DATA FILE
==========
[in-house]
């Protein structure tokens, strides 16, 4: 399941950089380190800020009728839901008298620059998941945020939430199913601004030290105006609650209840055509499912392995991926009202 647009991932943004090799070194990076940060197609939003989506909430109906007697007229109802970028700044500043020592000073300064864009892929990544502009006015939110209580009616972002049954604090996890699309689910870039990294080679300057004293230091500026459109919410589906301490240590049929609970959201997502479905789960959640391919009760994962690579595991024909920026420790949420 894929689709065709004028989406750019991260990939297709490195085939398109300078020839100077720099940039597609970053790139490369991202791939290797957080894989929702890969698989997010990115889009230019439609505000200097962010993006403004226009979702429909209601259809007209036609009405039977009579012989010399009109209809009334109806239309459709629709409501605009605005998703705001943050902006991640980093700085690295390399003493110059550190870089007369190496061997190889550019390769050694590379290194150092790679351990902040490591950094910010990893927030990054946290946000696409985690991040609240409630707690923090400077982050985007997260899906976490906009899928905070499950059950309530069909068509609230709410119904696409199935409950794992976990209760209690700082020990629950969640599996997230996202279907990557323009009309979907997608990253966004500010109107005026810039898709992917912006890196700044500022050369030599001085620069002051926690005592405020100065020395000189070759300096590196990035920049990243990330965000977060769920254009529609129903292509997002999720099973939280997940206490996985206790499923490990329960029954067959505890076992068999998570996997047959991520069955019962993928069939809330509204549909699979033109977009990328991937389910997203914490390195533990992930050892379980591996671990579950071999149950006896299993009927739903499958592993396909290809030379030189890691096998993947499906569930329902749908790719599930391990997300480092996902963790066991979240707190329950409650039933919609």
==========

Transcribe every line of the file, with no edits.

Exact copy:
[in-house]
């Protein structure tokens, strides 16, 4: 399941950089380190800020009728839901008298620059998941945020939430199913601004030290105006609650209840055509499912392995991926009202 647009991932943004090799070194990076940060197609939003989506909430109906007697007229109802970028700044500043020592000073300064864009892929990544502009006015939110209580009616972002049954604090996890699309689910870039990294080679300057004293230091500026459109919410589906301490240590049929609970959201997502479905789960959640391919009760994962690579595991024909920026420790949420 894929689709065709004028989406750019991260990939297709490195085939398109300078020839100077720099940039597609970053790139490369991202791939290797957080894989929702890969698989997010990115889009230019439609505000200097962010993006403004226009979702429909209601259809007209036609009405039977009579012989010399009109209809009334109806239309459709629709409501605009605005998703705001943050902006991640980093700085690295390399003493110059550190870089007369190496061997190889550019390769050694590379290194150092790679351990902040490591950094910010990893927030990054946290946000696409985690991040609240409630707690923090400077982050985007997260899906976490906009899928905070499950059950309530069909068509609230709410119904696409199935409950794992976990209760209690700082020990629950969640599996997230996202279907990557323009009309979907997608990253966004500010109107005026810039898709992917912006890196700044500022050369030599001085620069002051926690005592405020100065020395000189070759300096590196990035920049990243990330965000977060769920254009529609129903292509997002999720099973939280997940206490996985206790499923490990329960029954067959505890076992068999998570996997047959991520069955019962993928069939809330509204549909699979033109977009990328991937389910997203914490390195533990992930050892379980591996671990579950071999149950006896299993009927739903499958592993396909290809030379030189890691096998993947499906569930329902749908790719599930391990997300480092996902963790066991979240707190329950409650039933919609």